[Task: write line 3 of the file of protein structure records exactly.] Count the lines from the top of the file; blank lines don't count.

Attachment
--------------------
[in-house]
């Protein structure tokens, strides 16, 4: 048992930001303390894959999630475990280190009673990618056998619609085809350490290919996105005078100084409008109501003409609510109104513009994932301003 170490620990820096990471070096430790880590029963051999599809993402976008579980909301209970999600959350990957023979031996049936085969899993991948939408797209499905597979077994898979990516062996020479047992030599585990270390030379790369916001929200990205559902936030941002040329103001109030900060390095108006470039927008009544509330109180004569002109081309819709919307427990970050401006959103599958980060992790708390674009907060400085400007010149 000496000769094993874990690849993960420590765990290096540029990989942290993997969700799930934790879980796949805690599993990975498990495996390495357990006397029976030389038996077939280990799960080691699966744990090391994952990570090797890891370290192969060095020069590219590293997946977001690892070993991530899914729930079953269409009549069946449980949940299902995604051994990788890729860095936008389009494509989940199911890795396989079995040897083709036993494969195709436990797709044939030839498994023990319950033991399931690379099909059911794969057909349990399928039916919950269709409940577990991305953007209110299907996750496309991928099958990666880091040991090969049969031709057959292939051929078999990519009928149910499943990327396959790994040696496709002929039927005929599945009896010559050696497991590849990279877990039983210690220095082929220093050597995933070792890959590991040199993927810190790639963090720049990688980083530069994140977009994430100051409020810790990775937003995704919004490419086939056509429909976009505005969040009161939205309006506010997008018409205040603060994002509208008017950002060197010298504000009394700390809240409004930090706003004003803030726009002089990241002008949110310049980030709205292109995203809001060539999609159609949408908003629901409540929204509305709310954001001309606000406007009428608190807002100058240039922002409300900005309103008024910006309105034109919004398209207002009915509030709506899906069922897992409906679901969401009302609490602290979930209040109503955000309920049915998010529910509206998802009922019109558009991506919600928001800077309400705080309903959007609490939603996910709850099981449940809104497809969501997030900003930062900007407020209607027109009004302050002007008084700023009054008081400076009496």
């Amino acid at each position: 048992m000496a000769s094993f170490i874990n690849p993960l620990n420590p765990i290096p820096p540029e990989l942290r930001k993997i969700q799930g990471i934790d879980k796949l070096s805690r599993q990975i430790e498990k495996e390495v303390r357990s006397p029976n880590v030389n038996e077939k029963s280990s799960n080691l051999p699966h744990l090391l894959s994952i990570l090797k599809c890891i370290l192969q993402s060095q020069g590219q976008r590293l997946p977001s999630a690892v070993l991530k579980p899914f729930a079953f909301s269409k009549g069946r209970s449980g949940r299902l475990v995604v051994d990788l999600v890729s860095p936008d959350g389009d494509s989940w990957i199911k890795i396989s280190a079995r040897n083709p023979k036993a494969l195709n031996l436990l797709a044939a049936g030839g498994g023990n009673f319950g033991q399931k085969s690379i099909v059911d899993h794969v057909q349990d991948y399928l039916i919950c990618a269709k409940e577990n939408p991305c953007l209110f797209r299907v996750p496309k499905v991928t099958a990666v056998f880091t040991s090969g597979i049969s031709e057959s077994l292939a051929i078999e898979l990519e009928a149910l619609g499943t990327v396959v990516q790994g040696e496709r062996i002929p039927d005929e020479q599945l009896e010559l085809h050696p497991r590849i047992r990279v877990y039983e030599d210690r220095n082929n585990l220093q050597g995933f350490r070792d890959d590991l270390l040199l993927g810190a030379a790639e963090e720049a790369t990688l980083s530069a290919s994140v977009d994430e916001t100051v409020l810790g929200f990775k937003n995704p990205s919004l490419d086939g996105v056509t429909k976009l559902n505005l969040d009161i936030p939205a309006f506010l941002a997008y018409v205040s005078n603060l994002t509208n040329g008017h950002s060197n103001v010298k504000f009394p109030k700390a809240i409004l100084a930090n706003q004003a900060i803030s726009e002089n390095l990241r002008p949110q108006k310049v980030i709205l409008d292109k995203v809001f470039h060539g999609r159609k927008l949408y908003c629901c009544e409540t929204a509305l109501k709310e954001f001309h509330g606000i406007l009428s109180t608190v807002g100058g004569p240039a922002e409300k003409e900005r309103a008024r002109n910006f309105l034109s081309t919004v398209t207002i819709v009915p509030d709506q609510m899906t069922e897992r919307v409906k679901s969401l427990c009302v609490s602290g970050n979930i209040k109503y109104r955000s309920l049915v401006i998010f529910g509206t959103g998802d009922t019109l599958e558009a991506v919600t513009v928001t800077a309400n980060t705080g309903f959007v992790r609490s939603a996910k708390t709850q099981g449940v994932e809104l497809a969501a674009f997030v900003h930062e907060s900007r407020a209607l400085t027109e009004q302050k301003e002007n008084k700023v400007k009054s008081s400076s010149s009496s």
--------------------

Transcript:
């Amino acid at each position: 048992m000496a000769s094993f170490i874990n690849p993960l620990n420590p765990i290096p820096p540029e990989l942290r930001k993997i969700q799930g990471i934790d879980k796949l070096s805690r599993q990975i430790e498990k495996e390495v303390r357990s006397p029976n880590v030389n038996e077939k029963s280990s799960n080691l051999p699966h744990l090391l894959s994952i990570l090797k599809c890891i370290l192969q993402s060095q020069g590219q976008r590293l997946p977001s999630a690892v070993l991530k579980p899914f729930a079953f909301s269409k009549g069946r209970s449980g949940r299902l475990v995604v051994d990788l999600v890729s860095p936008d959350g389009d494509s989940w990957i199911k890795i396989s280190a079995r040897n083709p023979k036993a494969l195709n031996l436990l797709a044939a049936g030839g498994g023990n009673f319950g033991q399931k085969s690379i099909v059911d899993h794969v057909q349990d991948y399928l039916i919950c990618a269709k409940e577990n939408p991305c953007l209110f797209r299907v996750p496309k499905v991928t099958a990666v056998f880091t040991s090969g597979i049969s031709e057959s077994l292939a051929i078999e898979l990519e009928a149910l619609g499943t990327v396959v990516q790994g040696e496709r062996i002929p039927d005929e020479q599945l009896e010559l085809h050696p497991r590849i047992r990279v877990y039983e030599d210690r220095n082929n585990l220093q050597g995933f350490r070792d890959d590991l270390l040199l993927g810190a030379a790639e963090e720049a790369t990688l980083s530069a290919s994140v977009d994430e916001t100051v409020l810790g929200f990775k937003n995704p990205s919004l490419d086939g996105v056509t429909k976009l559902n505005l969040d009161i936030p939205a309006f506010l941002a997008y018409v205040s005078n603060l994002t509208n040329g008017h950002s060197n103001v010298k504000f009394p109030k700390a809240i409004l100084a930090n706003q004003a900060i803030s726009e002089n390095l990241r002008p949110q108006k310049v980030i709205l409008d292109k995203v809001f470039h060539g999609r159609k927008l949408y908003c629901c009544e409540t929204a509305l109501k709310e954001f001309h509330g606000i406007l009428s109180t608190v807002g100058g004569p240039a922002e409300k003409e900005r309103a008024r002109n910006f309105l034109s081309t919004v398209t207002i819709v009915p509030d709506q609510m899906t069922e897992r919307v409906k679901s969401l427990c009302v609490s602290g970050n979930i209040k109503y109104r955000s309920l049915v401006i998010f529910g509206t959103g998802d009922t019109l599958e558009a991506v919600t513009v928001t800077a309400n980060t705080g309903f959007v992790r609490s939603a996910k708390t709850q099981g449940v994932e809104l497809a969501a674009f997030v900003h930062e907060s900007r407020a209607l400085t027109e009004q302050k301003e002007n008084k700023v400007k009054s008081s400076s010149s009496s």